The use of prolonged epidural anesthesia in the perioperative period of major liver resections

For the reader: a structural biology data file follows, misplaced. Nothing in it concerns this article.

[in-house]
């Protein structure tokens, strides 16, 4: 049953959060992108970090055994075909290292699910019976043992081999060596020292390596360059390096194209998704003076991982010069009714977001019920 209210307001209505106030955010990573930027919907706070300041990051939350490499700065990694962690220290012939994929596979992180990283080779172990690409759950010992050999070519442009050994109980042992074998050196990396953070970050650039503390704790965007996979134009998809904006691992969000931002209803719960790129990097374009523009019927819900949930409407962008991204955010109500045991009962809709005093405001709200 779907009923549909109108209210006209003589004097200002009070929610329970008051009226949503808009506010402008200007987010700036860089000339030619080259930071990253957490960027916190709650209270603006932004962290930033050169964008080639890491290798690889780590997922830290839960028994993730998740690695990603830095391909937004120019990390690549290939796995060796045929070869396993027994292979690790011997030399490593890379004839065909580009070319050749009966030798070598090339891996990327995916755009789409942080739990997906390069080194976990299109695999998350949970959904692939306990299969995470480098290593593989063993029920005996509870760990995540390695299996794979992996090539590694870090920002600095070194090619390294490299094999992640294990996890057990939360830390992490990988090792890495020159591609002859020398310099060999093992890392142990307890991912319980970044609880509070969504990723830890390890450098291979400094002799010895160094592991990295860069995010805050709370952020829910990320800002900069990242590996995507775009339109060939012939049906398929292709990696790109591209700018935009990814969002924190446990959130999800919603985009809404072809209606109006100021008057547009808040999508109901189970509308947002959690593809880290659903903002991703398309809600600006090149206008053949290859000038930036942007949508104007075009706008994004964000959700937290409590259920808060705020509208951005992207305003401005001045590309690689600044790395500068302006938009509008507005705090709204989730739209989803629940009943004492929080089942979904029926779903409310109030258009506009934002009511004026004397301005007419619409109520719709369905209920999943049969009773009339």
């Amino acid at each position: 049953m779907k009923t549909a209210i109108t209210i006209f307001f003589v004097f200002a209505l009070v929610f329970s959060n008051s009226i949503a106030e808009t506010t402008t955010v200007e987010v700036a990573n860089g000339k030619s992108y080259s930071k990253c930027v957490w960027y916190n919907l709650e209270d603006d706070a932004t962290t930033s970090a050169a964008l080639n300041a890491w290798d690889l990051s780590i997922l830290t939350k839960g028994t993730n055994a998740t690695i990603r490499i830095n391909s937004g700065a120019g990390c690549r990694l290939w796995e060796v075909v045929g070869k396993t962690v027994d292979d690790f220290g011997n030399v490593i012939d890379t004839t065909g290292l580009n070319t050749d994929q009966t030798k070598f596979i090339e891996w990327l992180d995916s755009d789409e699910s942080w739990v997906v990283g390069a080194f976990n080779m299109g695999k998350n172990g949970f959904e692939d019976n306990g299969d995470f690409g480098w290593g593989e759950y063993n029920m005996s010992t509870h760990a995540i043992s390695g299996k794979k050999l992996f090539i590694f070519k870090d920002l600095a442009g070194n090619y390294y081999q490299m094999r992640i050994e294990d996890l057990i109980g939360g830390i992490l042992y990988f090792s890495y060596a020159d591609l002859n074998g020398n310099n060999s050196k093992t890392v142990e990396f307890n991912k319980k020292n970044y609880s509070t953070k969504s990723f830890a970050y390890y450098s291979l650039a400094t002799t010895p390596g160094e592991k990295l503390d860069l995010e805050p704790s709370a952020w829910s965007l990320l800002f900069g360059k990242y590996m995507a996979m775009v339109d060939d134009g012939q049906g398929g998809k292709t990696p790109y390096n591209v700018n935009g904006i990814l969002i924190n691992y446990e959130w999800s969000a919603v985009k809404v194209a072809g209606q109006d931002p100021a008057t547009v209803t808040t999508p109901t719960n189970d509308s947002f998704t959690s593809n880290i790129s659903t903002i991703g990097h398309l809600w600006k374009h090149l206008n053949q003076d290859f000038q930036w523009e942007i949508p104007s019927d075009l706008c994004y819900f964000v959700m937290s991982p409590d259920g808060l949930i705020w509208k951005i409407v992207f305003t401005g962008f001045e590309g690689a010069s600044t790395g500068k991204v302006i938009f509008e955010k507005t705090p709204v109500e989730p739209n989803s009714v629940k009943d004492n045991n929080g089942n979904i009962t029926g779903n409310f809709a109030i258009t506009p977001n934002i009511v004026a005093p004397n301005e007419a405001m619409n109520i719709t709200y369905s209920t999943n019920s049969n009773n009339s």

Background. Major liver resections are the gold standard of medical care for patients with hepatocellular carcinoma. Such surgical procedure are traumatizing and cause massive nociceptive stimulation, intraoperative bleeding, total hypothermia. This requires using effective analgesic techniques and quality anesthesia control at all stages of anesthesia. The objective of the work was to improve the efficiency of anesthesia and to assess the adequacy of anesthesia during major liver resections in surgical oncology. Materials and methods. 121 patients scheduled for liver resections were enrolled in the clinical prospective randomized cohort study. All patients were randomized to one of three groups depending on the anesthesia and postoperative analgesia regimen. The groups were matched for age, sex, diagnosis, anthropometric indicators, nature and duration of operative intervention. The first group of patients (n = 41) underwent general anesthesia (total intravenous anesthesia (TIVA) with propofol and fentanyl) and opioid-based postoperative analgesia (morphine). The second group (n = 40) received thoracic epidural anesthesia (bupivacaine, no opioids) with TIVA (using propofol and fentanyl). The low-flow volatile regimen with sevoflurane combined with prolonged thoracic epidural bupivacaine analgesia was administered to the third group of patients (n = 40). Thromboprophylaxis with anticoagulants (bemiparin and enoxaparin) was started the day before liver resection and lasted for 10–14 days. The comparative analysis of efficacy and safety of described regimens has been made with important indicators of central hemodynamics, cardiac rhythm variability, serum cortisol concentration, glycemia, postoperative morbidity, clinical indicators of postoperative recovery period. Duration of mandatory mechanical ventilation, pain intensity by visual analog scale (VAS), level of sedation by the Richmond agitation-sedation scale (RASS), the duration of postoperative ileus, length of hospital stay, the incidence of complications were registered in the early postoperative period. Analyzing the research results, methods of biostatistics were used. Results. Initial parameters of central hemodynamics, heart rhythm variability, glycemia, serum cortisol were not statistically different in all three groups. Sympathetic surge was maximally presented in patients of the group 1 at all stages of liver resection. Parameters of mean arterial pressure, heart rate, total peripheral vascular resistance, heart rate variability (LF/HF), glycemia and cortisol were increased in the first group. During the early postoperative period, the quality of anesthesia was higher in patients with epidural anesthesia compared to opioid anesthesia. Pain intensity (VAS), hyperglycemia and level of sedation (RASS) were more significant in patients of the group 1 as compared to the groups 2 and 3. The use of epidural anesthesia in patients of the groups 2 and 3 compared with the group 1was found to reduce opioid and muscle relaxant consumption during surgery, to decrease the duration of mandatory lung ventilation, to start postoperative enteral feeding and to activate patients earlier, to reduce length of hospital stay and morbidity rate. Pleural effusions after liver resection were diagnosed in 2 patients (4.9 ± 3.4 %) of the group 1, one patient (2.5 ± 2.5 %) of the group 2 (p = 0.37), and subphrenic abscesses — in 6 patients (14.6 ± 5.5 %) of the group 1 (p = 0.002). Conclusions. Implementation of low flow sevoflurane anaesthesia combined with prolonged thoracic epidural analgesia prevents sympathetic surge, suppresses surgical stress response and improves recovery after major liver resections in surgical oncology.
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